The B1 Duration GUI looks like this.


Click on run. This experiment is required to run 3D experiments. Normally the results for this test will vary only slightly based on differing samples so its results are not needed.

The T1 experiment is now ready to be run. Click on the EFNMR menu and select T1Bp. Its’ GUI looks like this.


Without changing any parameters, click on run. The results of the experiment will be seen in the CLI window and will look similar to this.


The T1 value is what we need. In this example the value is 1400 + or – 200 milliseconds. Multiply this value by 2 and write it down, you will need it later. For this example, multiplying by 2 will give us a T1 value of 2800. Don’t worry about the std deviation, however, keep in mind the smaller the std deviation the better the T1 value.

Now we need to calculate the T2 time. Click on the EFNMR menu and select T2. The T2 GUI looks like this.


Without changing parameters click on run. The results of the experiment can be seen in the CLI window. It will look similar to this.


The T2 value for this example is 700. Divide this number by 3. In this case the T2 value we would use is 233. Write this number down, you will need it later.

Now you are ready to take your MRI image. Click on the MRI menu and select GradEchoImaging.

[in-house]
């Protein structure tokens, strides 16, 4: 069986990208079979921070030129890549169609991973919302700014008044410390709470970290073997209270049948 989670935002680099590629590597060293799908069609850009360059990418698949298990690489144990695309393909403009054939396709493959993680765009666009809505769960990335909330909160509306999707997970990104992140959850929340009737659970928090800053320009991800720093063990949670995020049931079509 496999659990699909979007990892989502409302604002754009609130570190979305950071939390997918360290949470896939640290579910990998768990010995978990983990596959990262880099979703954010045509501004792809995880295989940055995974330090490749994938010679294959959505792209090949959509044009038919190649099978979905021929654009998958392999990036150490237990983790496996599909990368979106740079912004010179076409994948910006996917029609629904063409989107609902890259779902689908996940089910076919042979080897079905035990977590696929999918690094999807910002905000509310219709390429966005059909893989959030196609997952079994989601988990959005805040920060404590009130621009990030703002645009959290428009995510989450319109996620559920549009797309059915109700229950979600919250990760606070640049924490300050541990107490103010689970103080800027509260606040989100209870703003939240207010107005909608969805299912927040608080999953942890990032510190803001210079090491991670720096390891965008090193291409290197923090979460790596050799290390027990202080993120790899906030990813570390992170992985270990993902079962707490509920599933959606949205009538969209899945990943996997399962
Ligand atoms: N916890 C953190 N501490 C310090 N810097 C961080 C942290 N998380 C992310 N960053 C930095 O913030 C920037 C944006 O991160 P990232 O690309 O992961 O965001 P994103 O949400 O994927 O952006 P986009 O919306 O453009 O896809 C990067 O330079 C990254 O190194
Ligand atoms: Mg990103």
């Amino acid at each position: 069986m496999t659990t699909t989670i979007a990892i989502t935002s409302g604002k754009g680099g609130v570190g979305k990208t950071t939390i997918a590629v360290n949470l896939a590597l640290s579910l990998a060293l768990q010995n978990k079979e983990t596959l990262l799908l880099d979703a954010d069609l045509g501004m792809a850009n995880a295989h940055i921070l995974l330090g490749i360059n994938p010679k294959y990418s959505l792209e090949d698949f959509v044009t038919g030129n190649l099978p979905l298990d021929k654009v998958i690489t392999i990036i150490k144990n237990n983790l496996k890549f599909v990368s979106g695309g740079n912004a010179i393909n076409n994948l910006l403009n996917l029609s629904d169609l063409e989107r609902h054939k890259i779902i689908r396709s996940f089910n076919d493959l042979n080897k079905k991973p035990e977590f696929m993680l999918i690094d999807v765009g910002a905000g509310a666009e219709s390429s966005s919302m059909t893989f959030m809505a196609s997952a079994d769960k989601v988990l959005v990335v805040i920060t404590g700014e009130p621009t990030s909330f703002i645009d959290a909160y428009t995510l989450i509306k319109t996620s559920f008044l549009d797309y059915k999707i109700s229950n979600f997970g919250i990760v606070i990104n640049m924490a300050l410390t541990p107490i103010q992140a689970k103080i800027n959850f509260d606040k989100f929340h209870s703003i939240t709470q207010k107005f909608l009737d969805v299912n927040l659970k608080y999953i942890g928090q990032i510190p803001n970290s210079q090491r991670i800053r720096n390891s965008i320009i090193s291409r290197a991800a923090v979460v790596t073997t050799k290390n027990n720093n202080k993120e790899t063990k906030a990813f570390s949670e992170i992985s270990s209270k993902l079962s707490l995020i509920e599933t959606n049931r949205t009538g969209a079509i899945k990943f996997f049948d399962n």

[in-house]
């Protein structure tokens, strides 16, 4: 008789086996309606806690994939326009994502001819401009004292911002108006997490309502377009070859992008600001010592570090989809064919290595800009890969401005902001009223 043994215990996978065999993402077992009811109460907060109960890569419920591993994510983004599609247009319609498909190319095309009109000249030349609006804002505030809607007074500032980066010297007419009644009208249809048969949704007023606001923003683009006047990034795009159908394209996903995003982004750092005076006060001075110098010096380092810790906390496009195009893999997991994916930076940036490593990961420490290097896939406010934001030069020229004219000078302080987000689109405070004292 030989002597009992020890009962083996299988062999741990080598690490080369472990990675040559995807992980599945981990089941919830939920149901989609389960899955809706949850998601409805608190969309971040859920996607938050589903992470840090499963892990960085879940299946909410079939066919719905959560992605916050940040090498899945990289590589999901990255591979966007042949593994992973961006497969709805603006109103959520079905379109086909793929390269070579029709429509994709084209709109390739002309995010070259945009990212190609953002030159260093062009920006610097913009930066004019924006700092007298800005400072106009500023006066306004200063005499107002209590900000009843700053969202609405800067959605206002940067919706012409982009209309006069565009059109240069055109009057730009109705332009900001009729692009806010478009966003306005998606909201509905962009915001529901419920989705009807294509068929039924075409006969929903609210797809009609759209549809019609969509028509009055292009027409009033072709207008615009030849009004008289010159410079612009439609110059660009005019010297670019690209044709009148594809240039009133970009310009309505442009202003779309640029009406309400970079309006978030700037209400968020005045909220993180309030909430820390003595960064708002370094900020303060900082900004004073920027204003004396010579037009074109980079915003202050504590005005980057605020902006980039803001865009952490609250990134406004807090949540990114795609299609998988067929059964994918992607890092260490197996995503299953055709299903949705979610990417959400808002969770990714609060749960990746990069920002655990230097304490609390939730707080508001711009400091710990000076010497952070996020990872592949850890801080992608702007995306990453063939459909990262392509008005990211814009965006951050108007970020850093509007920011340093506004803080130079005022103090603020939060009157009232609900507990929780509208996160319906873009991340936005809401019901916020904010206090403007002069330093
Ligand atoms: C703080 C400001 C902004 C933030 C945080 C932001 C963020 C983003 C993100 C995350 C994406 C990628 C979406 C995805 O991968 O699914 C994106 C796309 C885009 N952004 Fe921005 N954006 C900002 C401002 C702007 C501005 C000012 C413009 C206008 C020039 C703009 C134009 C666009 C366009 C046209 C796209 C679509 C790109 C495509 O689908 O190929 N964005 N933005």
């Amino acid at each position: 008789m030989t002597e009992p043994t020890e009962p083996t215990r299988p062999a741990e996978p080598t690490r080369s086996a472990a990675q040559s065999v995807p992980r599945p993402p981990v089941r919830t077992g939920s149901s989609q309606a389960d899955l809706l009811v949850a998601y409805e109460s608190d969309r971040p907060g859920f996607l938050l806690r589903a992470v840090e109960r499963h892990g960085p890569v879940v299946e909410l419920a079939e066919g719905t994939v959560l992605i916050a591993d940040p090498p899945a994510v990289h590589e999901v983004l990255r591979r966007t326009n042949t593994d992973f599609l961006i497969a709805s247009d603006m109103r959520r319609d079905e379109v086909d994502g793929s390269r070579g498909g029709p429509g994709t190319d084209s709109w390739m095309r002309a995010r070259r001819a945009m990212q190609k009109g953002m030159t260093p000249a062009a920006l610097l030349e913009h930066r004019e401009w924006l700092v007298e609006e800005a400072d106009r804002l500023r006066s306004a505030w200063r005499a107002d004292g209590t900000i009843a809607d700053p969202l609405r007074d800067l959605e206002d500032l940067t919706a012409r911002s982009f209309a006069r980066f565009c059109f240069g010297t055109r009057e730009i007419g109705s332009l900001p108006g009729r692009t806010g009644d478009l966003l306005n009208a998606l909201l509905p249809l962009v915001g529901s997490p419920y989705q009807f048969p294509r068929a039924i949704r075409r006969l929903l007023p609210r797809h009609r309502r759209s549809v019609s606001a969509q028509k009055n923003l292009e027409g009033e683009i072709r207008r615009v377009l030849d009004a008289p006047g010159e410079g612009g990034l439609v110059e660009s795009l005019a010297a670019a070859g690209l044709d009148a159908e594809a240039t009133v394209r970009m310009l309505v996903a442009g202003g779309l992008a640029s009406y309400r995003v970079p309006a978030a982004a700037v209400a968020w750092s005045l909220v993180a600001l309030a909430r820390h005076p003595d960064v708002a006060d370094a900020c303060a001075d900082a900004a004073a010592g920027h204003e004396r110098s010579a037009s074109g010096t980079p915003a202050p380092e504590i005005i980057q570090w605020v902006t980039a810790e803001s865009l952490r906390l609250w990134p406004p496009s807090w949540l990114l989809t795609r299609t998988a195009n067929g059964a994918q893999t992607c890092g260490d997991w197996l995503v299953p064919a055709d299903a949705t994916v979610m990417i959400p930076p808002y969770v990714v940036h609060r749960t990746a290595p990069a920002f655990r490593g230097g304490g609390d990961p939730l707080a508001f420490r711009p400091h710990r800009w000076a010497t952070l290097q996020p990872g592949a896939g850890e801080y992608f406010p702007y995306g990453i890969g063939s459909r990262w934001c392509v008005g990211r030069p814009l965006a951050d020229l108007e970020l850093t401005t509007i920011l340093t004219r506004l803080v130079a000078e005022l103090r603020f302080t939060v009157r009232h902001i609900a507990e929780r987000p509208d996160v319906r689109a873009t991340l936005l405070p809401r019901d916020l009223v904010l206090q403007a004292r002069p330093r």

The GUI looks like this. . .


From here you can select the type of image you want, 1D, 2D, or 3D image. You can also select which image orientation you want by clicking on the drop down menu next to Image orientation. Measure your sample in the X, Y, and Z directions in millimeters and enter your measurements in the Field of View field respectively. You may want to add about 30 mm to your findings to avoid overlap of the image. If you find you still have overlap, add 50 mm to your measurements.

The Matrix size will determine the resolution of the sample. A high resolution will provide more detail of the sample, however, it will also take longer to complete.

In the Polarizing duration field, enter your T1 time. In the Echo time field, enter your T2 time. Change the experiment name accordingly and click on run. The MRI apparatus is now processing and no electrical devices (cell phones, cameras, etc) should be used while it is in progress for this will stop the machine and potentially harm it and or the electrical device.

You will notice the 1D Plot and the 2D plot windows displaying data.


2D images will also appear in the 2D plot window.


This is where you will be able to tell if overlap is evident. If it is, then you should stop the experiment and change the Field of View values accordingly.

When the experiment is complete, there will be a pop up window stating this. Now you can activate the 3D plot window by clicking on it. Right click in the blue area of the 3D plot window and select Display 3D surface plot. You will see the name of your experiment. Select it and you will bring up a GUI that looks like this.


Click on plot and you should see something in the 3D plot window. Now here is where it gets a little tricky. If nothing is showing, you must enter values into the surface level field until something is seen. Normally you want to enter values that are lower than the original, perhaps all the way down to 10. Then proceed to enter values in higher increments until you see your image. Sometimes you will have more than one image; it is up to you to distinguish the actual image from the noise.


1. Explain how MRI works as it correlates with NMR